Rated: Not Rated

        It seems as though, as far as films go anyways, short films are where all of the real creativity happens these days. Not to say that there aren’t any good independent features coming out on a regular basis, because there are plenty. It’s just that, from my perspective, short films have much less pressure and stress behind them, allowing the filmmakers more freedom when it comes to what they want to do. Often times the filmmakers behind short films do everything from write, direct, act in, edit, produce and more. I’m sure it’s stressful to handle almost everything on your own, but it seems like there is far more freedom involved to ensure that the vision the filmmaker had before writing the first word of the script comes to fruition.
        It’s in this way that I like short films more than features. Not only is there a complete story rolled in to as little as 3 minutes, or as many as 40 to 50 minutes (based on who’s criteria you look at), but when watching shorts I get the sense that I’m seeing the film
exactly as the filmmakers intended. With feature films there’s always disparity between what the writer, director, producers and actors think the film should be, meaning that the end product may be very little, if at all, like what the original writer had in mind.
         Of course, the trouble, for most people, is that there’s no good way (that they know of) to see any of these terrific short films. There’s usually little, if any, press to go along with them, and if there is, it’s not usually main stream, national coverage. So what is an avid film lover to do? The solution, I’ve found, is simple: go to film festivals. There are countless film festivals around the country, and even more are popping up online-only. This gives more people the chance to see these terrific shorts, and it gives the filmmakers the chance at more exposure.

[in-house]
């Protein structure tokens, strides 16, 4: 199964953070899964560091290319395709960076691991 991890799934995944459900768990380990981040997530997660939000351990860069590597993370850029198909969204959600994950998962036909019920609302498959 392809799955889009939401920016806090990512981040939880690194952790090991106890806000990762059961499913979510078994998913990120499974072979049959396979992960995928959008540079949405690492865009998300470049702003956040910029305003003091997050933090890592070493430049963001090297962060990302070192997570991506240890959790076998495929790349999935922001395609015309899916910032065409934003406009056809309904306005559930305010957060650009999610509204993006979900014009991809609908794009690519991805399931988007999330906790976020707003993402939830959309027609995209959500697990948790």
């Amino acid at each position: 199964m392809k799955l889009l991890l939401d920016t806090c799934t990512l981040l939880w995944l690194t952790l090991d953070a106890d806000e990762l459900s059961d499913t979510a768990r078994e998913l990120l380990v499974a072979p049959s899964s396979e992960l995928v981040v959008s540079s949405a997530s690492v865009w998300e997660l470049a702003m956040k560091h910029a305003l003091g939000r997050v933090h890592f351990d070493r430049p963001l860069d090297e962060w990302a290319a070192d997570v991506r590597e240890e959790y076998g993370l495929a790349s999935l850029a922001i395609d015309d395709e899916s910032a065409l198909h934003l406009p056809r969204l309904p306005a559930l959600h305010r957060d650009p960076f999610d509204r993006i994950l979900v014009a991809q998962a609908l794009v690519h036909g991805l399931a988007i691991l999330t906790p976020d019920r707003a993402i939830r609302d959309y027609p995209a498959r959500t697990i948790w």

One filmmaker who’s gaining more exposure and acclaim through film festivals is Bryan Stumpf, owner of Stumpf Farm Productions. Bryan entered his short horror/comedy film
Annulment in the 2015 SNOB Fest. Annulment is another entry into the growing genre of “zom-rom-coms,” or zombie romantic comedies. The film is about a recently divorced couple who must “make nice” as they try to survive a zombie-like pandemic. Being the only comedic light in an otherwise rather heavily loaded short film block about death and killing, Annulment certainly made an impression on me, and the rest of the audience at SNOB Fest. It made such an impression, in fact, that I decided afterwards I absolutely had to interview Bryan to find out more about this hilarious film. Here’s what he told me about it.

Mike Larose and Joseph C. Felece in Annulment Photo courtesy of Bryan Stumpf

Mike Larose and Joseph C. Felece in Annulment Photo courtesy of Bryan Stumpf

         I asked Bryan how he came up with the idea for Annulment, and what inspired him to take the project on. He said, “I’ve been writing screenplays for the last few years.  And while my screenplays have won awards, and I have one screenplay optioned, few seemed to be on the fast track to the big screen.  So in winter 2014, being a bit impatient to see my work on the big screen, and being recently laid off from my job, I figured it was time to write a short film that I would produce and direct.  All I needed was an idea.